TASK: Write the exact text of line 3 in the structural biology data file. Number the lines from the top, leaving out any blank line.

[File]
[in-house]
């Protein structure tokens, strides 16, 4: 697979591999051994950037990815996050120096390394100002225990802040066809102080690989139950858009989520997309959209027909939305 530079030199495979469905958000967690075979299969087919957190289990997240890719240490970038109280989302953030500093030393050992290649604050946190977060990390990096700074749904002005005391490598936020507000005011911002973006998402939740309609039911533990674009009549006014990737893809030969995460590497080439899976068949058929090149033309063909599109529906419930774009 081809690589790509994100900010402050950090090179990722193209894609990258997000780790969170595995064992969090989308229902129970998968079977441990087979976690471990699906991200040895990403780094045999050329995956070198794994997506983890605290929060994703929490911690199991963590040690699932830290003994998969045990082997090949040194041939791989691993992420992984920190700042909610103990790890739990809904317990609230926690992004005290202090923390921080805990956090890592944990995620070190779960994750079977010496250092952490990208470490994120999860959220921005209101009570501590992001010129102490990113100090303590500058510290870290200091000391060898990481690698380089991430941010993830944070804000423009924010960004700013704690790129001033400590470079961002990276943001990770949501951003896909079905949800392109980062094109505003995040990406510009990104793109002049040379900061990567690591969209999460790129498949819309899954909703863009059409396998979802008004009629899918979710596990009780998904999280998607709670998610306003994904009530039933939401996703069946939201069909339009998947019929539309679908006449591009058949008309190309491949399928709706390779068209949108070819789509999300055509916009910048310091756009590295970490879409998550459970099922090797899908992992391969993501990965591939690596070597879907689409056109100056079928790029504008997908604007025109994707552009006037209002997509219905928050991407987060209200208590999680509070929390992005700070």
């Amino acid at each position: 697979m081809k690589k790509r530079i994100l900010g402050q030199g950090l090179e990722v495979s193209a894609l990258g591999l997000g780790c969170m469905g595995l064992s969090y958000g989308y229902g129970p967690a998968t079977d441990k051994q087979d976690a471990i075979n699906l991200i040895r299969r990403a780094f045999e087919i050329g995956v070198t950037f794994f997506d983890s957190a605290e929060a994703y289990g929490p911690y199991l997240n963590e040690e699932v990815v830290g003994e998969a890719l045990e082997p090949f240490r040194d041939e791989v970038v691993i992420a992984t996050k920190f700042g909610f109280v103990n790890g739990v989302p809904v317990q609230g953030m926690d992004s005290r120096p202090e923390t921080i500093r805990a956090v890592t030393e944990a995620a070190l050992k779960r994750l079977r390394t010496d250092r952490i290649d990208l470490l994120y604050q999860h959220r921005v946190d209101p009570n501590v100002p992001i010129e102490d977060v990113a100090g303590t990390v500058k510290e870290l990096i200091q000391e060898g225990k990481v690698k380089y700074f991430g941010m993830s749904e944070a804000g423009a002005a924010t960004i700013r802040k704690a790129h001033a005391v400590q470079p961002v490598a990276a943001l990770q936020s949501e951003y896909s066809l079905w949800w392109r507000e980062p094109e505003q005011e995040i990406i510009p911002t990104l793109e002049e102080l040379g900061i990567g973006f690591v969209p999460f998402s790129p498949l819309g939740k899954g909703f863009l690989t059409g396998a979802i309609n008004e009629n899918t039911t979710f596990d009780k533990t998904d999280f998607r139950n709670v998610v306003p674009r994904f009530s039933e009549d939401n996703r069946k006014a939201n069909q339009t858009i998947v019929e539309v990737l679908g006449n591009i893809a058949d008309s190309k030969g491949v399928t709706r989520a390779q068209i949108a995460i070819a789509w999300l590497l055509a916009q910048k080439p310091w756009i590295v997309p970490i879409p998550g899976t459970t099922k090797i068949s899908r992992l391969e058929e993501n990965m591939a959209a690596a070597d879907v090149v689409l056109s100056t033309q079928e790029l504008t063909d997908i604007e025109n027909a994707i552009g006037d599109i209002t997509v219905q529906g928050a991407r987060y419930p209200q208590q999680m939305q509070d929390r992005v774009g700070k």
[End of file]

């Amino acid at each position: 697979m081809k690589k790509r530079i994100l900010g402050q030199g950090l090179e990722v495979s193209a894609l990258g591999l997000g780790c969170m469905g595995l064992s969090y958000g989308y229902g129970p967690a998968t079977d441990k051994q087979d976690a471990i075979n699906l991200i040895r299969r990403a780094f045999e087919i050329g995956v070198t950037f794994f997506d983890s957190a605290e929060a994703y289990g929490p911690y199991l997240n963590e040690e699932v990815v830290g003994e998969a890719l045990e082997p090949f240490r040194d041939e791989v970038v691993i992420a992984t996050k920190f700042g909610f109280v103990n790890g739990v989302p809904v317990q609230g953030m926690d992004s005290r120096p202090e923390t921080i500093r805990a956090v890592t030393e944990a995620a070190l050992k779960r994750l079977r390394t010496d250092r952490i290649d990208l470490l994120y604050q999860h959220r921005v946190d209101p009570n501590v100002p992001i010129e102490d977060v990113a100090g303590t990390v500058k510290e870290l990096i200091q000391e060898g225990k990481v690698k380089y700074f991430g941010m993830s749904e944070a804000g423009a002005a924010t960004i700013r802040k704690a790129h001033a005391v400590q470079p961002v490598a990276a943001l990770q936020s949501e951003y896909s066809l079905w949800w392109r507000e980062p094109e505003q005011e995040i990406i510009p911002t990104l793109e002049e102080l040379g900061i990567g973006f690591v969209p999460f998402s790129p498949l819309g939740k899954g909703f863009l690989t059409g396998a979802i309609n008004e009629n899918t039911t979710f596990d009780k533990t998904d999280f998607r139950n709670v998610v306003p674009r994904f009530s039933e009549d939401n996703r069946k006014a939201n069909q339009t858009i998947v019929e539309v990737l679908g006449n591009i893809a058949d008309s190309k030969g491949v399928t709706r989520a390779q068209i949108a995460i070819a789509w999300l590497l055509a916009q910048k080439p310091w756009i590295v997309p970490i879409p998550g899976t459970t099922k090797i068949s899908r992992l391969e058929e993501n990965m591939a959209a690596a070597d879907v090149v689409l056109s100056t033309q079928e790029l504008t063909d997908i604007e025109n027909a994707i552009g006037d599109i209002t997509v219905q529906g928050a991407r987060y419930p209200q208590q999680m939305q509070d929390r992005v774009g700070k």